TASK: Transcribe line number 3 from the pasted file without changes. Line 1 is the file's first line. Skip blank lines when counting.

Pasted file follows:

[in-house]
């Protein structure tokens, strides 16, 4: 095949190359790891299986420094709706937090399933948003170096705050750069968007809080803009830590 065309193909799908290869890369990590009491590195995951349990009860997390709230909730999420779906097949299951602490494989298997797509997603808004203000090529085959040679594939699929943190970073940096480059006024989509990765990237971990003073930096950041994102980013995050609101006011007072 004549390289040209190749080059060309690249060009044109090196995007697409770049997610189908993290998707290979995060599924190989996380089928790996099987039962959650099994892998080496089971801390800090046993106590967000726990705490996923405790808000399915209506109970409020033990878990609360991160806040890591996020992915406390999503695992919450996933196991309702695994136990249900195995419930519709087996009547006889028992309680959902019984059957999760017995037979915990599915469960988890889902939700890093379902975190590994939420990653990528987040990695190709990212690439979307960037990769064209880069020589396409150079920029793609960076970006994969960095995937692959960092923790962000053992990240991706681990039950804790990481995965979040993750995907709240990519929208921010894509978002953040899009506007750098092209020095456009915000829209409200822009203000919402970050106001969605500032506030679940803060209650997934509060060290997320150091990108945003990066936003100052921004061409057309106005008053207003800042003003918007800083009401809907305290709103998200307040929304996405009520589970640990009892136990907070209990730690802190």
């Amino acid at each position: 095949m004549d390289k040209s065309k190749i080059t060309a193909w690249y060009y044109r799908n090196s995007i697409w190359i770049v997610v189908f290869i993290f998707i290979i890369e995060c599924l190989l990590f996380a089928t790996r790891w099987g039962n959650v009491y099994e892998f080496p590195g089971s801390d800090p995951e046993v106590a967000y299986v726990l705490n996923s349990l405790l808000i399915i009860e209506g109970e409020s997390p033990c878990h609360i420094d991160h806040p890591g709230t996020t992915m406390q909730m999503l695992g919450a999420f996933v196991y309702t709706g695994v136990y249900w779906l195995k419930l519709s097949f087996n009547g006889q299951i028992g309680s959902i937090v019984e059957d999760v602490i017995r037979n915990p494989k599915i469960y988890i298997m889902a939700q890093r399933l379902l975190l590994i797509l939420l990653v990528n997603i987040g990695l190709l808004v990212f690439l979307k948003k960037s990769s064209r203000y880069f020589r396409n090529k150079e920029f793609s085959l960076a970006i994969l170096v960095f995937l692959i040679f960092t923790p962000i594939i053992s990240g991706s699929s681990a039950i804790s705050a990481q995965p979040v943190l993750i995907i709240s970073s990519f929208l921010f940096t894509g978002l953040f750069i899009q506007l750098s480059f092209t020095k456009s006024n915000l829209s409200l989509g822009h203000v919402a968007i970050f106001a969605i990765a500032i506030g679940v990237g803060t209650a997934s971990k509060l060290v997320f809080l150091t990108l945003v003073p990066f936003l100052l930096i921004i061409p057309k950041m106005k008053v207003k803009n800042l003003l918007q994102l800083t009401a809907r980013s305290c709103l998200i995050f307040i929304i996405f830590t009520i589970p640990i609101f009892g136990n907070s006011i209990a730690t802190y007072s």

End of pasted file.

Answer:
């Amino acid at each position: 095949m004549d390289k040209s065309k190749i080059t060309a193909w690249y060009y044109r799908n090196s995007i697409w190359i770049v997610v189908f290869i993290f998707i290979i890369e995060c599924l190989l990590f996380a089928t790996r790891w099987g039962n959650v009491y099994e892998f080496p590195g089971s801390d800090p995951e046993v106590a967000y299986v726990l705490n996923s349990l405790l808000i399915i009860e209506g109970e409020s997390p033990c878990h609360i420094d991160h806040p890591g709230t996020t992915m406390q909730m999503l695992g919450a999420f996933v196991y309702t709706g695994v136990y249900w779906l195995k419930l519709s097949f087996n009547g006889q299951i028992g309680s959902i937090v019984e059957d999760v602490i017995r037979n915990p494989k599915i469960y988890i298997m889902a939700q890093r399933l379902l975190l590994i797509l939420l990653v990528n997603i987040g990695l190709l808004v990212f690439l979307k948003k960037s990769s064209r203000y880069f020589r396409n090529k150079e920029f793609s085959l960076a970006i994969l170096v960095f995937l692959i040679f960092t923790p962000i594939i053992s990240g991706s699929s681990a039950i804790s705050a990481q995965p979040v943190l993750i995907i709240s970073s990519f929208l921010f940096t894509g978002l953040f750069i899009q506007l750098s480059f092209t020095k456009s006024n915000l829209s409200l989509g822009h203000v919402a968007i970050f106001a969605i990765a500032i506030g679940v990237g803060t209650a997934s971990k509060l060290v997320f809080l150091t990108l945003v003073p990066f936003l100052l930096i921004i061409p057309k950041m106005k008053v207003k803009n800042l003003l918007q994102l800083t009401a809907r980013s305290c709103l998200i995050f307040i929304i996405f830590t009520i589970p640990i609101f009892g136990n907070s006011i209990a730690t802190y007072s």